Copper Cow Coffee: Here's What Happened After Shark Tank

Before the COVID-19 pandemic put a stop to morning coffee runs at neighborhood cafes and home coffee brewing methods like single-serve drip bags burst into popularity, Debbie Wei Mullin walked into "Shark Tank" with a pour-over coffee business that seemed to be ahead of the curve: Copper Cow Coffee. Rather than packing plain ol' coffee grounds in drip bags to brew classic black coffees, Copper Cow Coffee's signatures were its Vietnamese coffees that came with sachets of sweetened condensed milk creamers.

Born and raised in a Vietnamese household in California, Mullin fell in love with Vietnamese food, culture, and, more importantly, Vietnamese coffee, thanks to her mother. Sensing a business opportunity in introducing Vietnamese coffee — a strong and black drip coffee traditionally brewed with a filter known as phin and sweetened with condensed milk — to the U.S. outside of specialty coffee shops, Mullin's initial plan was to sell bottled Vietnamese cold brews that already had condensed milk in them.

While logistical issues put a damper on the ready-to-drink cold brew plans, a trip to Asia inspired the entrepreneur to look toward the pour-over method to turn Vietnamese coffee into an easy-to-brew form that wouldn't require any additional equipment to make at home. And so, with a $100,000 capital in donation from friends and family, Mullin launched Copper Cow Coffee. This Vietnamese coffee brand was already making millions of dollars worth of sales when it appeared on Season 12, Episode 25 of "Shark Tank" in 2021.

What happened to Copper Cow Coffee on Shark Tank?

Inspired by technology already common in Japan, Copper Cow Coffee claimed to be the first to bring single-use pour-over coffee bags to the U.S. In 2017, Copper Cow won the innovation award at the Fancy Food Show, which got its premium pour-over Vietnamese coffee bags into a thousand stores, bringing in $170,000 worth of sales in that year alone. Sales spiked to $500,000 in 2018, $1.6 million the year after, and $2 million to date in 2020 — bringing Copper Cow's lifetime sales to four million.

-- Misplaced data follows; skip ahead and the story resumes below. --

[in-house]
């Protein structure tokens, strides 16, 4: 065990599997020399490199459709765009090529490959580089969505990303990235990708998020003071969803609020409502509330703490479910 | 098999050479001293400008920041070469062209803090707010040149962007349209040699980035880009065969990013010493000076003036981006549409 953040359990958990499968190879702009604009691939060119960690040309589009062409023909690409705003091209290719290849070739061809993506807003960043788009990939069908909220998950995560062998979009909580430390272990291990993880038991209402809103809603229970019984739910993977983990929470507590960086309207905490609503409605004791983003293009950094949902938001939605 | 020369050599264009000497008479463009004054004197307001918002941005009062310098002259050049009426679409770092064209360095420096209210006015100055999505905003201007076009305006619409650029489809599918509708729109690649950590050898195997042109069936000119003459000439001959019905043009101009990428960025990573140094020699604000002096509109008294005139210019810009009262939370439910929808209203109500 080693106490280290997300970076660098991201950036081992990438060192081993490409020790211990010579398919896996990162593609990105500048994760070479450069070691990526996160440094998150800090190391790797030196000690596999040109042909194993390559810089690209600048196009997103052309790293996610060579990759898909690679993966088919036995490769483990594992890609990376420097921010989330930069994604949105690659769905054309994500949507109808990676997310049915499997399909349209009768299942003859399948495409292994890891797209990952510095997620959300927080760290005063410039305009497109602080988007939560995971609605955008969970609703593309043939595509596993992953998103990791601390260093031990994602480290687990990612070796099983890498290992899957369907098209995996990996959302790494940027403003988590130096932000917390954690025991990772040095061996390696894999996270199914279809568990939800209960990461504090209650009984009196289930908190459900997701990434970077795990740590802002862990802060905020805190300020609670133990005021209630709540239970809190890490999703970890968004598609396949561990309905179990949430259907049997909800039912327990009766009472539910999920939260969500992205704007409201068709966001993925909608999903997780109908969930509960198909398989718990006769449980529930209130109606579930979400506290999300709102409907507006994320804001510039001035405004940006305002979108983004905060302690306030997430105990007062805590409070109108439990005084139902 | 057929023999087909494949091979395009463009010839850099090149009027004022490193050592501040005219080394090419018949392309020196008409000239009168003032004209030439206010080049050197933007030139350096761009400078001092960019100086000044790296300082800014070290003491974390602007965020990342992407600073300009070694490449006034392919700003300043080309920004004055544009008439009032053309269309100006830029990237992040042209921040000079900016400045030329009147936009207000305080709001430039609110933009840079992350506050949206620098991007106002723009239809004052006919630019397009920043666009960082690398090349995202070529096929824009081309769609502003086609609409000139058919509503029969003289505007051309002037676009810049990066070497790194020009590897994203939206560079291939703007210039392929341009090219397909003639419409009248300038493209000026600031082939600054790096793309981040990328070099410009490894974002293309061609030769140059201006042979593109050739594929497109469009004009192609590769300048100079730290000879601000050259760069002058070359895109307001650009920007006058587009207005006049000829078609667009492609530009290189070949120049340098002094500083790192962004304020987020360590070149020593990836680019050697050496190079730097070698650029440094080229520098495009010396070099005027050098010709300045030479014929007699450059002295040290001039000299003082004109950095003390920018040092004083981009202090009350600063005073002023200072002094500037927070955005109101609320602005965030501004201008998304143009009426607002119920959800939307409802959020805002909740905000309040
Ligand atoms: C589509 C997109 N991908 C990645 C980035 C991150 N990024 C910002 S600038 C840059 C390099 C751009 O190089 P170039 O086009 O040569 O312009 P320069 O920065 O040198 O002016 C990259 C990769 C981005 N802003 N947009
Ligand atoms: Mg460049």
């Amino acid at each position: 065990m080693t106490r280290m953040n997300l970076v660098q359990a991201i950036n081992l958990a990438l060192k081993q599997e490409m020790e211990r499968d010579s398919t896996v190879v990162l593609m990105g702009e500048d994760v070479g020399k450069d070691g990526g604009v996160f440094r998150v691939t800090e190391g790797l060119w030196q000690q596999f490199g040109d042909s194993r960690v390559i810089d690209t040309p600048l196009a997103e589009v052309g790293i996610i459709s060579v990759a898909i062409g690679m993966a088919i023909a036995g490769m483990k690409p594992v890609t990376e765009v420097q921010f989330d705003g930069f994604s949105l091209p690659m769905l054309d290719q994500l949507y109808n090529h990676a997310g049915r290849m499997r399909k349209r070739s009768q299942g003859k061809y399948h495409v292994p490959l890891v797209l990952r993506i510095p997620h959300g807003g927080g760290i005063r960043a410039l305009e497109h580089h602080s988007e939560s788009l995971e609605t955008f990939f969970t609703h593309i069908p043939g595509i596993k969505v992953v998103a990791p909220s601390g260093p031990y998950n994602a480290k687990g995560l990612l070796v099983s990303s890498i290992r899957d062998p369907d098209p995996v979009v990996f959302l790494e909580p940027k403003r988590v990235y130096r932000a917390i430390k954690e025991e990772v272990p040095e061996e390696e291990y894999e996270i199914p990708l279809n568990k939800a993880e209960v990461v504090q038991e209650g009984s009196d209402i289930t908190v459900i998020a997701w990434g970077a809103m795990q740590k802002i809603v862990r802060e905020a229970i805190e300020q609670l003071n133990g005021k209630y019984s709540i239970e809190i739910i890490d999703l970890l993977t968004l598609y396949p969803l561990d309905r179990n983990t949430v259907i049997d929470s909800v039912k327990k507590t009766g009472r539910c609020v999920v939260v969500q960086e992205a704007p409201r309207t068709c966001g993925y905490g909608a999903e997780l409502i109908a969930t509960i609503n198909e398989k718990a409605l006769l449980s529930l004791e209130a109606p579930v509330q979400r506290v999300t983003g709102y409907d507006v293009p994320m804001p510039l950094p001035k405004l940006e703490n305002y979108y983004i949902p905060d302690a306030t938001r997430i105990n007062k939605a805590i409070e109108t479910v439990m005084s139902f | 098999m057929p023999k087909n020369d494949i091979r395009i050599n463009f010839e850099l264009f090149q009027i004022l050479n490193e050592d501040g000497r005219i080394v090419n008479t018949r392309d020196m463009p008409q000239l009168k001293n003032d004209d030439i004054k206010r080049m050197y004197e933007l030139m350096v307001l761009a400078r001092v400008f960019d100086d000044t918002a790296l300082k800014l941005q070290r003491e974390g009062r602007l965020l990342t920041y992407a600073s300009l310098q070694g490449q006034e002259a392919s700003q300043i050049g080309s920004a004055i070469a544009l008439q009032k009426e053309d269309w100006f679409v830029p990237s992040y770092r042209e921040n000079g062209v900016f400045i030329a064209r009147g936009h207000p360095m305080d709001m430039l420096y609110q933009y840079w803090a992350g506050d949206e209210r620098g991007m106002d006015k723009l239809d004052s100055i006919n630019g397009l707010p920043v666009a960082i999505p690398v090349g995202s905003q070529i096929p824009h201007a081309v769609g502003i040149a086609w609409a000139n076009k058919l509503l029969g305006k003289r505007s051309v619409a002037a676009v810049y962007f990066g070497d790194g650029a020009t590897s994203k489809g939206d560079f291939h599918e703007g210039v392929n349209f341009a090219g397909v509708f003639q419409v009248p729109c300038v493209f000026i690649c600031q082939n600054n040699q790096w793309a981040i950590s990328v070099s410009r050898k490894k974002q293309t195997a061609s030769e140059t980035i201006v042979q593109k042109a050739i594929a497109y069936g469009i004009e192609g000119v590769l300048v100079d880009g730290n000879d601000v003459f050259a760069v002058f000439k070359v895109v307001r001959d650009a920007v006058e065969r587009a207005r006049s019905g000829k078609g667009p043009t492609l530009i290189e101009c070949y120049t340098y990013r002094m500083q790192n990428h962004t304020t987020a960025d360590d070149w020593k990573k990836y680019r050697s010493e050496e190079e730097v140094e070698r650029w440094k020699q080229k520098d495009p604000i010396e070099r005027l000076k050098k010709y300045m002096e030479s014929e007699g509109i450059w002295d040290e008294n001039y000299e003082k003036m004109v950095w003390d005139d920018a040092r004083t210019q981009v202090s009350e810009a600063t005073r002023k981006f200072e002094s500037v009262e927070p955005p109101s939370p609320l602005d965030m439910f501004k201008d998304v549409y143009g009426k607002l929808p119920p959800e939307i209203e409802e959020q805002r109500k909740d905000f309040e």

Although impressed by the crafty concept, the sharks found it hard to justify the $600,000 investment in exchange for 4% of equity in the business, especially considering the string of losses and high valuation that the company reported. Daymond John couldn't grasp the fact that Copper Cow had lost as much as $1.4 million the year before — and was on track to lose $700,000 the year of its appearance on the show — despite a 70% profit margin.

Kevin O'Leary was shocked by the company's $15 million valuation considering it was yet to make a profit, and Mullin's 40% ownership made him skeptical about the entrepreneur's control (or lack thereof) over the business. Mark Cuban wasn't convinced whether the demand for Copper Cow Coffee was organic or induced by temporary trends either. In the end, Mullin accepted the only offer that was on the table: a $600,000 investment from Robert Herjavec in exchange for an 8% stake in her business.

Copper Cow Coffee after Shark Tank

Although Mullin shook hands with Herjavec on the show, the entrepreneur later decided not to go through with the deal. Despite the offer not coming to fruition, "Shark Tank" did have other positive effects on Copper Cow Coffee: the Vietnamese coffee businesses found new customers thanks to the publicity and exposure from the show.

Initially, 90% of Copper Cow Coffee's revenue came from wholesale orders placed by the likes of Williams Sonoma, and half of that revenue came from department stores. As the pandemic shut department stores and changed their revenue model — and exposure from "Shark Tank" brought more direct customers — Copper Cow Coffee saw a spike in e-commerce orders, reducing wholesale revenue to 20%.